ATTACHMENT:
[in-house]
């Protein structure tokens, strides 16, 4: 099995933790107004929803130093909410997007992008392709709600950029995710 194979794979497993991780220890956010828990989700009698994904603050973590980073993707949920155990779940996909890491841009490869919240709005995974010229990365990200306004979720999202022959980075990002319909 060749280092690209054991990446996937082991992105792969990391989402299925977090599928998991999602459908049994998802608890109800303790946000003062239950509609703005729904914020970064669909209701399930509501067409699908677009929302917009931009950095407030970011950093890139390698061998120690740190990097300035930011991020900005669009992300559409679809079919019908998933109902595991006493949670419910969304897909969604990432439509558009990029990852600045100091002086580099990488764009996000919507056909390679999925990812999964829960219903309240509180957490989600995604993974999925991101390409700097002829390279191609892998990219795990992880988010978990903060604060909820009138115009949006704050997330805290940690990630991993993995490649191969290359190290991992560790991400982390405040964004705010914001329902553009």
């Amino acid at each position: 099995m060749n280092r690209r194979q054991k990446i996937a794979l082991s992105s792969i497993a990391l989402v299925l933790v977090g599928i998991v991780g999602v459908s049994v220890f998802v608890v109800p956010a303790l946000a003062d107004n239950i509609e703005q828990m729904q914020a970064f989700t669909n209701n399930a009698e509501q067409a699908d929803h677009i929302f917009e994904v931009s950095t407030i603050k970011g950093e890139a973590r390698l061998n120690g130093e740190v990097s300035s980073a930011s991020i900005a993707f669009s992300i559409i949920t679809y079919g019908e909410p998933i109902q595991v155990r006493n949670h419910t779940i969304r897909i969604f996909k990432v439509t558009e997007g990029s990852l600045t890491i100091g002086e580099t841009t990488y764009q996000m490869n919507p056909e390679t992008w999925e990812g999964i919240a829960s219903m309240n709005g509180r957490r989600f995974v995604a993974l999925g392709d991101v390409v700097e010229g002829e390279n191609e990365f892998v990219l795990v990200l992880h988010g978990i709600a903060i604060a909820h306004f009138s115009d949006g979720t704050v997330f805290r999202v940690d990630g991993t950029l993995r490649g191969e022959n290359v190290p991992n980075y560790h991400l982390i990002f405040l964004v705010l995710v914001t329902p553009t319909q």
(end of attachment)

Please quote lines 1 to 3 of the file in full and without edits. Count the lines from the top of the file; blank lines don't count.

[in-house]
């Protein structure tokens, strides 16, 4: 099995933790107004929803130093909410997007992008392709709600950029995710 194979794979497993991780220890956010828990989700009698994904603050973590980073993707949920155990779940996909890491841009490869919240709005995974010229990365990200306004979720999202022959980075990002319909 060749280092690209054991990446996937082991992105792969990391989402299925977090599928998991999602459908049994998802608890109800303790946000003062239950509609703005729904914020970064669909209701399930509501067409699908677009929302917009931009950095407030970011950093890139390698061998120690740190990097300035930011991020900005669009992300559409679809079919019908998933109902595991006493949670419910969304897909969604990432439509558009990029990852600045100091002086580099990488764009996000919507056909390679999925990812999964829960219903309240509180957490989600995604993974999925991101390409700097002829390279191609892998990219795990992880988010978990903060604060909820009138115009949006704050997330805290940690990630991993993995490649191969290359190290991992560790991400982390405040964004705010914001329902553009």
């Amino acid at each position: 099995m060749n280092r690209r194979q054991k990446i996937a794979l082991s992105s792969i497993a990391l989402v299925l933790v977090g599928i998991v991780g999602v459908s049994v220890f998802v608890v109800p956010a303790l946000a003062d107004n239950i509609e703005q828990m729904q914020a970064f989700t669909n209701n399930a009698e509501q067409a699908d929803h677009i929302f917009e994904v931009s950095t407030i603050k970011g950093e890139a973590r390698l061998n120690g130093e740190v990097s300035s980073a930011s991020i900005a993707f669009s992300i559409i949920t679809y079919g019908e909410p998933i109902q595991v155990r006493n949670h419910t779940i969304r897909i969604f996909k990432v439509t558009e997007g990029s990852l600045t890491i100091g002086e580099t841009t990488y764009q996000m490869n919507p056909e390679t992008w999925e990812g999964i919240a829960s219903m309240n709005g509180r957490r989600f995974v995604a993974l999925g392709d991101v390409v700097e010229g002829e390279n191609e990365f892998v990219l795990v990200l992880h988010g978990i709600a903060i604060a909820h306004f009138s115009d949006g979720t704050v997330f805290r999202v940690d990630g991993t950029l993995r490649g191969e022959n290359v190290p991992n980075y560790h991400l982390i990002f405040l964004v705010l995710v914001t329902p553009t319909q």